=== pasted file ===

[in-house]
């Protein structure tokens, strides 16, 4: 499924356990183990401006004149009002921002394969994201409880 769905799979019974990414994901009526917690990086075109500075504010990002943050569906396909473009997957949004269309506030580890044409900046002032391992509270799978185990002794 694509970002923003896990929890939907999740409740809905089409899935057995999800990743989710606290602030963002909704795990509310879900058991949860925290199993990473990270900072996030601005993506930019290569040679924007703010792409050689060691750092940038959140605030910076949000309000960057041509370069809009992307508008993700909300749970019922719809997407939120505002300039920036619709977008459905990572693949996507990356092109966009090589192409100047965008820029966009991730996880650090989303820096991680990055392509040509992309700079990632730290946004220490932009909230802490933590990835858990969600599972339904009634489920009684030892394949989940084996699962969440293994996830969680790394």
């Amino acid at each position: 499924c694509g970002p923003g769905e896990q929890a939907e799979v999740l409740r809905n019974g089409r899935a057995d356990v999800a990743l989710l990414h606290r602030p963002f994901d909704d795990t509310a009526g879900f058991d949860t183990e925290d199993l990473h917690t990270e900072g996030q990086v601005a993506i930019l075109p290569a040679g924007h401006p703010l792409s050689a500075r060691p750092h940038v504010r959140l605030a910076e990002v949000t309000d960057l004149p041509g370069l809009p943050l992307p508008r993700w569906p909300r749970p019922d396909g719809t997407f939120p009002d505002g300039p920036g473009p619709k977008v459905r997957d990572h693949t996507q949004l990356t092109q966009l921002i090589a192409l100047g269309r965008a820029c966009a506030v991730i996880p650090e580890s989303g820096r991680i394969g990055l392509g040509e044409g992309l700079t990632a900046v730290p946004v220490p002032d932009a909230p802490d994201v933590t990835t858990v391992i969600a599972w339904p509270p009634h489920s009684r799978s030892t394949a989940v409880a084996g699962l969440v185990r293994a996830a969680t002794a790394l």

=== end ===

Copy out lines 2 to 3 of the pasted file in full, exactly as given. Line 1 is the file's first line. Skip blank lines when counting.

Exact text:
């Protein structure tokens, strides 16, 4: 499924356990183990401006004149009002921002394969994201409880 769905799979019974990414994901009526917690990086075109500075504010990002943050569906396909473009997957949004269309506030580890044409900046002032391992509270799978185990002794 694509970002923003896990929890939907999740409740809905089409899935057995999800990743989710606290602030963002909704795990509310879900058991949860925290199993990473990270900072996030601005993506930019290569040679924007703010792409050689060691750092940038959140605030910076949000309000960057041509370069809009992307508008993700909300749970019922719809997407939120505002300039920036619709977008459905990572693949996507990356092109966009090589192409100047965008820029966009991730996880650090989303820096991680990055392509040509992309700079990632730290946004220490932009909230802490933590990835858990969600599972339904009634489920009684030892394949989940084996699962969440293994996830969680790394």
């Amino acid at each position: 499924c694509g970002p923003g769905e896990q929890a939907e799979v999740l409740r809905n019974g089409r899935a057995d356990v999800a990743l989710l990414h606290r602030p963002f994901d909704d795990t509310a009526g879900f058991d949860t183990e925290d199993l990473h917690t990270e900072g996030q990086v601005a993506i930019l075109p290569a040679g924007h401006p703010l792409s050689a500075r060691p750092h940038v504010r959140l605030a910076e990002v949000t309000d960057l004149p041509g370069l809009p943050l992307p508008r993700w569906p909300r749970p019922d396909g719809t997407f939120p009002d505002g300039p920036g473009p619709k977008v459905r997957d990572h693949t996507q949004l990356t092109q966009l921002i090589a192409l100047g269309r965008a820029c966009a506030v991730i996880p650090e580890s989303g820096r991680i394969g990055l392509g040509e044409g992309l700079t990632a900046v730290p946004v220490p002032d932009a909230p802490d994201v933590t990835t858990v391992i969600a599972w339904p509270p009634h489920s009684r799978s030892t394949a989940v409880a084996g699962l969440v185990r293994a996830a969680t002794a790394l």